Not “The Blue Lagoon” with Brooke Shield for sure. Still, in mid-winter it’s sex on the beach but with little purple shore crabs. This time of year, your beach walk might include watching for these little crabs. They can reach high densities if you look in the right places – large boulders, lots of cobbles and piles of drift wrack. Variable in color from purple to reddish-brown, olive or even yellow, they all have reddish-purple spots on the claws and a lack of hair on their legs – the nude part of this story, but also their scientific name Hemigrapsus nudus. Adults are about an inch across a square-shaped carapace. After you spot one, carefully squat down for a look and watch the little eyes checking you out.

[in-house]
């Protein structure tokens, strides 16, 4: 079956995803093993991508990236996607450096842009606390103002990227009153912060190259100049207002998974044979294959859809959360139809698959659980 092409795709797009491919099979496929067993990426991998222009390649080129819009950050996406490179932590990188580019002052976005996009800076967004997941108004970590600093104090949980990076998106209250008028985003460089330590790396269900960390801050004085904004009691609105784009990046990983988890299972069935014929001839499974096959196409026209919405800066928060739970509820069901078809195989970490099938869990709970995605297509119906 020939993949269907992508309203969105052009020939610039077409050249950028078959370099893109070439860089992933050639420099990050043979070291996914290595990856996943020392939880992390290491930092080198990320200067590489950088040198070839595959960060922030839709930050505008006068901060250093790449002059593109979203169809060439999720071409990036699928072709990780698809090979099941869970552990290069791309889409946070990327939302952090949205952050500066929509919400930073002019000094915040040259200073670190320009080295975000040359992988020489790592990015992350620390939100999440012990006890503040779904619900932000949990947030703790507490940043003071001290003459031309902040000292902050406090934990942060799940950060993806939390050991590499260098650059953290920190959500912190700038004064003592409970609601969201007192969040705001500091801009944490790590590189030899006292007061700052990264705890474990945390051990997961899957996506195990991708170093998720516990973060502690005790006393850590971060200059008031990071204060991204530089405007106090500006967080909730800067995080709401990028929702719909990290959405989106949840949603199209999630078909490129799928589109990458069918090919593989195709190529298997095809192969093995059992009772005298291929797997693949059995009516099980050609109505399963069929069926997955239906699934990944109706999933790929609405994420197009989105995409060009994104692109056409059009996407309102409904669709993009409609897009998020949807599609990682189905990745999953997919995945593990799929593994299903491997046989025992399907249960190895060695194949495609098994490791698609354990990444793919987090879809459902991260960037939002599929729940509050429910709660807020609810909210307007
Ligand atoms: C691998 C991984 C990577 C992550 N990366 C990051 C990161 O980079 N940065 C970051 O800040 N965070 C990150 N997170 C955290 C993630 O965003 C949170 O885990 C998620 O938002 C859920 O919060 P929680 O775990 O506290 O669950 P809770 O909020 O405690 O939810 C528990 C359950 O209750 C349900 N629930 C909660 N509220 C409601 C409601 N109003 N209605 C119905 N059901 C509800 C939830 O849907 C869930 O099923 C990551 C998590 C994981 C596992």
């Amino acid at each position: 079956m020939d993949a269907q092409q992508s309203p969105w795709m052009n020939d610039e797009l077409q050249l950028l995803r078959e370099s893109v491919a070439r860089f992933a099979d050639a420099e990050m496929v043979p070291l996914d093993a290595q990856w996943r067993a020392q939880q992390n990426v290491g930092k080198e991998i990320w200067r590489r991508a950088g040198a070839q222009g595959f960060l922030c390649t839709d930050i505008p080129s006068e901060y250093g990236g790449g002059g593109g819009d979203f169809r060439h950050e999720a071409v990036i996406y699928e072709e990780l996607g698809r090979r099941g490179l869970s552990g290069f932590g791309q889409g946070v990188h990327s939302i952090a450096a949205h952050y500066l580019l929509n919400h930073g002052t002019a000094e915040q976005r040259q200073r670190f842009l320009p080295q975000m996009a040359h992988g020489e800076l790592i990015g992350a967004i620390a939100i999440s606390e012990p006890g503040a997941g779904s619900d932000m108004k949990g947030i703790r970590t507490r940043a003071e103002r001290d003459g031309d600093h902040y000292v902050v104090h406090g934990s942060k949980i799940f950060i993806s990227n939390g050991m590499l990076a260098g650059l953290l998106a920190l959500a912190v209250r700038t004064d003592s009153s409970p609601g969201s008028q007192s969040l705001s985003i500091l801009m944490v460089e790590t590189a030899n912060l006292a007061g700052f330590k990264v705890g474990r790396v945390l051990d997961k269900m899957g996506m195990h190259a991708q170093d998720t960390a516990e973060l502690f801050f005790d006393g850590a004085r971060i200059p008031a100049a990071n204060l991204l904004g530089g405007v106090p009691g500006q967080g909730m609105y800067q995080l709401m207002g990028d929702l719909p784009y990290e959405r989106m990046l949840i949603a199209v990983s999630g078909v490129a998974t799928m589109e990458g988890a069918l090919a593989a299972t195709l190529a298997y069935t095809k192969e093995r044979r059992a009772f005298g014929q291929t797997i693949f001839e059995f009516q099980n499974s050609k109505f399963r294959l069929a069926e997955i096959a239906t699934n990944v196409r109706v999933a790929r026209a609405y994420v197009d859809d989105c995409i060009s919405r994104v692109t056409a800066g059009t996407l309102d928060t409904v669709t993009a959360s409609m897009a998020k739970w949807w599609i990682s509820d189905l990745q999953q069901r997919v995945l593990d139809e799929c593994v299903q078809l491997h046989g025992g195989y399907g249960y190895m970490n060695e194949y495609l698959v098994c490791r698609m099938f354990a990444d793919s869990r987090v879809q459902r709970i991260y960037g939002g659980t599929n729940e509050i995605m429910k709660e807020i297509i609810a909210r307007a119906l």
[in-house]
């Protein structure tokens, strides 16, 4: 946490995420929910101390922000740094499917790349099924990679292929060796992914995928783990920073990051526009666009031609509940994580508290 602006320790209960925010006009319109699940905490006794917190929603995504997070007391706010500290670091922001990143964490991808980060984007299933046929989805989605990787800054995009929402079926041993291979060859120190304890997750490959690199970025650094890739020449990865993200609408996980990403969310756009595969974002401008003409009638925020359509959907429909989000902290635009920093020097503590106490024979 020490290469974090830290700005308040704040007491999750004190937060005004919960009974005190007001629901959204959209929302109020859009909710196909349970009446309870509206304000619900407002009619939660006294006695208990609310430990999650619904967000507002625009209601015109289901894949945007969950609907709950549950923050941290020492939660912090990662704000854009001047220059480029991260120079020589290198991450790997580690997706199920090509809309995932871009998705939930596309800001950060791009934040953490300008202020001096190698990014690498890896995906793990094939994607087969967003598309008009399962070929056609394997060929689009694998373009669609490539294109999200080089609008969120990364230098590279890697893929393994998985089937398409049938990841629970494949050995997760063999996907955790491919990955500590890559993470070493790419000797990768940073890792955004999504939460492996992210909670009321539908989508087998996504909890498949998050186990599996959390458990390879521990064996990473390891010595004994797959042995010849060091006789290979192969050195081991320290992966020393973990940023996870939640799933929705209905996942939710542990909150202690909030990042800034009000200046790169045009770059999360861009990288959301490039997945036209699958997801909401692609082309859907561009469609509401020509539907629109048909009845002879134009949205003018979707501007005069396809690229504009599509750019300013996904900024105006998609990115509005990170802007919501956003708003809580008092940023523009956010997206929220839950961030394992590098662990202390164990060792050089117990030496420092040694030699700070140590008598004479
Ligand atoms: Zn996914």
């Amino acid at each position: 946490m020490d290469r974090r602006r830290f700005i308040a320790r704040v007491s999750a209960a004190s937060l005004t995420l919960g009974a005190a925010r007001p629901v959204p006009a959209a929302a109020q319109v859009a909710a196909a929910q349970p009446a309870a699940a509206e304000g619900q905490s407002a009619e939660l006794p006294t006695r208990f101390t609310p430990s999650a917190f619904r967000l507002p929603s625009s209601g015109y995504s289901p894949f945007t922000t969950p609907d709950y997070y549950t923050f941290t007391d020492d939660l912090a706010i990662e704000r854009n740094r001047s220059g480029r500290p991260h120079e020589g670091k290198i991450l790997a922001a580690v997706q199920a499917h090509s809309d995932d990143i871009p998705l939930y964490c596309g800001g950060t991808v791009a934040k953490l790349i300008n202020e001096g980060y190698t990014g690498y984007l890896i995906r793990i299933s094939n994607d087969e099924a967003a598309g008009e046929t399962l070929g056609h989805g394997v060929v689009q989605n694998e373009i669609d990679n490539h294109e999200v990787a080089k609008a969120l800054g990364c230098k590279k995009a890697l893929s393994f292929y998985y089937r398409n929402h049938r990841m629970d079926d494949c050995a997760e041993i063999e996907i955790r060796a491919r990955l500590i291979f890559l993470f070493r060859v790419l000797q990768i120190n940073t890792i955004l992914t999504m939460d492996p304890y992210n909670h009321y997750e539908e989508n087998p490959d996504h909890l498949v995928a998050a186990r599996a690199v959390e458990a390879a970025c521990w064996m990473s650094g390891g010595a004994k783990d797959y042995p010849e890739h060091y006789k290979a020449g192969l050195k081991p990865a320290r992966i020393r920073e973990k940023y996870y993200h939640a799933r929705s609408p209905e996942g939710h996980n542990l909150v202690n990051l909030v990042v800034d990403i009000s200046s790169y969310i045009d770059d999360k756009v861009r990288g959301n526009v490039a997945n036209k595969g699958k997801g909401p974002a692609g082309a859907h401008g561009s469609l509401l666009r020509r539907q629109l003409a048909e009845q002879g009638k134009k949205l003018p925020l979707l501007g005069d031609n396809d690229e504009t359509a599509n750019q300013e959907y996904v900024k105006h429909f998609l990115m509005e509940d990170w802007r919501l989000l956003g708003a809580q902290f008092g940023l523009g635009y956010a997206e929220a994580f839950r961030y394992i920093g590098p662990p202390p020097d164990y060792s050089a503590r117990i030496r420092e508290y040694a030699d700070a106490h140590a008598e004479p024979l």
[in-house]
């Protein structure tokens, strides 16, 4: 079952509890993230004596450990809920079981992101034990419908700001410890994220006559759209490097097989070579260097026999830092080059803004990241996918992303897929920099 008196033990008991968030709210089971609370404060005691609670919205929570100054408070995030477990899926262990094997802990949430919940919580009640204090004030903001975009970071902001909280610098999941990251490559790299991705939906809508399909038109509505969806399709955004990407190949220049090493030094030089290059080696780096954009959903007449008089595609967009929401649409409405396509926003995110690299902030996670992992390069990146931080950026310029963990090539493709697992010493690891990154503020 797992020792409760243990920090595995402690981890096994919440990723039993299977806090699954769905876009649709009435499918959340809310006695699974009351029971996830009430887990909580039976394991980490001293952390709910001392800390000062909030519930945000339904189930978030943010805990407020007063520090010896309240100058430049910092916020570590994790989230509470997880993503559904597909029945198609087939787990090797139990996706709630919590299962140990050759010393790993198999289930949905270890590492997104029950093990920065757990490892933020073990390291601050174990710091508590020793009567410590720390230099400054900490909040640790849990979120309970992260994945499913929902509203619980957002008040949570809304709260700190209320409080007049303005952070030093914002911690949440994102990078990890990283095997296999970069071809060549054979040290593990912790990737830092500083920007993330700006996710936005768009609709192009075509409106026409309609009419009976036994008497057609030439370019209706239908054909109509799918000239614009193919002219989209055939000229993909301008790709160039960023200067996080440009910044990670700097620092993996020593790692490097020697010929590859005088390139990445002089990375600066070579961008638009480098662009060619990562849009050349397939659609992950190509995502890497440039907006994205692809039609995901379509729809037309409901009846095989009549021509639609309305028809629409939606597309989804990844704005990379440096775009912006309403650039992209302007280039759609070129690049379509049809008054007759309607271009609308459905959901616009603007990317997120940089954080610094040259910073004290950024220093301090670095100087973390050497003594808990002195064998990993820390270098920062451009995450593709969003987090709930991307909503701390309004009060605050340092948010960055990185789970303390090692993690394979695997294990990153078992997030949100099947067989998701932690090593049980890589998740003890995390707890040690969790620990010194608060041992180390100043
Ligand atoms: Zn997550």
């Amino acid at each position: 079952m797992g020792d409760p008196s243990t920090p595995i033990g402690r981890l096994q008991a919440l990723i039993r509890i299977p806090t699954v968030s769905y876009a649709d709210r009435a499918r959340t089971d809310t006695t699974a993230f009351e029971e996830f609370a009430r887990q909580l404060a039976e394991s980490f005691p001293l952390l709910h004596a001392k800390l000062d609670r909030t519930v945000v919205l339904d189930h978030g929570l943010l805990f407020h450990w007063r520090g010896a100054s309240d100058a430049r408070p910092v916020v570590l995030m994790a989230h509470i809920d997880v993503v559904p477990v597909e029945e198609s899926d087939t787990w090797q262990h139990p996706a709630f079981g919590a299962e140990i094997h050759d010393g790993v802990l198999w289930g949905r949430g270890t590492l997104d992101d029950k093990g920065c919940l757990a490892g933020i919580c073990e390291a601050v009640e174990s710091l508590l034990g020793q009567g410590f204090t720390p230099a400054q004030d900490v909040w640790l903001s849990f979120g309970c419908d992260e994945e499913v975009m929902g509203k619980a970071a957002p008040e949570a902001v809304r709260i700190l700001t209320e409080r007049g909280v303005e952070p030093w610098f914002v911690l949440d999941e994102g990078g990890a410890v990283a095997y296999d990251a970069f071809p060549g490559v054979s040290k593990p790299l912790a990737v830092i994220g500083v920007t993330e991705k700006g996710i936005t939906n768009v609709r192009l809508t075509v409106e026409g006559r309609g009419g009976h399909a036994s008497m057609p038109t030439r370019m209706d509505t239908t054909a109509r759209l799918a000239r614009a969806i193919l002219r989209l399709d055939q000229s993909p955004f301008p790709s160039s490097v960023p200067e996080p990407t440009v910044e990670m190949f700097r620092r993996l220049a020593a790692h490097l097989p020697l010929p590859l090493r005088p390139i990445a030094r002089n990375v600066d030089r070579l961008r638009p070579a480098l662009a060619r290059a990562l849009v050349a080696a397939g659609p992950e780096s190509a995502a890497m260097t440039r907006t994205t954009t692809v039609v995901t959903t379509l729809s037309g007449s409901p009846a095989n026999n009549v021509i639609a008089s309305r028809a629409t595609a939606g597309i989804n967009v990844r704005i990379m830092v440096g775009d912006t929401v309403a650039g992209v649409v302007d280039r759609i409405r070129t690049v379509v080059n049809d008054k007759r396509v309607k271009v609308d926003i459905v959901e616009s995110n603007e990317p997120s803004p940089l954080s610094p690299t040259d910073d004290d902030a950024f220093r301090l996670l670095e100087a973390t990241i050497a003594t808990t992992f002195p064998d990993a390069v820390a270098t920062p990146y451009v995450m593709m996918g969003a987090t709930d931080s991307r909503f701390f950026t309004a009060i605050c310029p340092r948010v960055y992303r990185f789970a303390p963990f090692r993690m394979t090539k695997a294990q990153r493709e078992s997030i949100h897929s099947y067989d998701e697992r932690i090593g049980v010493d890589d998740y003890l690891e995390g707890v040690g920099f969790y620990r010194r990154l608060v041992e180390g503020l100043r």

In late winter, shore crabs mate – the sex part of this story. Don’t think about how this works as it involves swimming legs, modified parts and typical male domination stuff. And just like Dungeness crabs, female shore crabs have wider abdomens than males, allowing them to carry masses of eggs around until they hatch, sometimes as many as 30,000 at one time. Eggs hang on as the female goes about life and then hatch in April or May. If you’re on the beach in early summer, look for tiny dime-sized baby shore crab skeletons that didn’t make it. These creatures are just a small part of what makes our beaches truly fun to explore. For me, it’s the small stuff of nature that is most interesting.
Larry Eifert paints and blogs about wild places at larryeifert.com. His work can be seen in many national parks across America.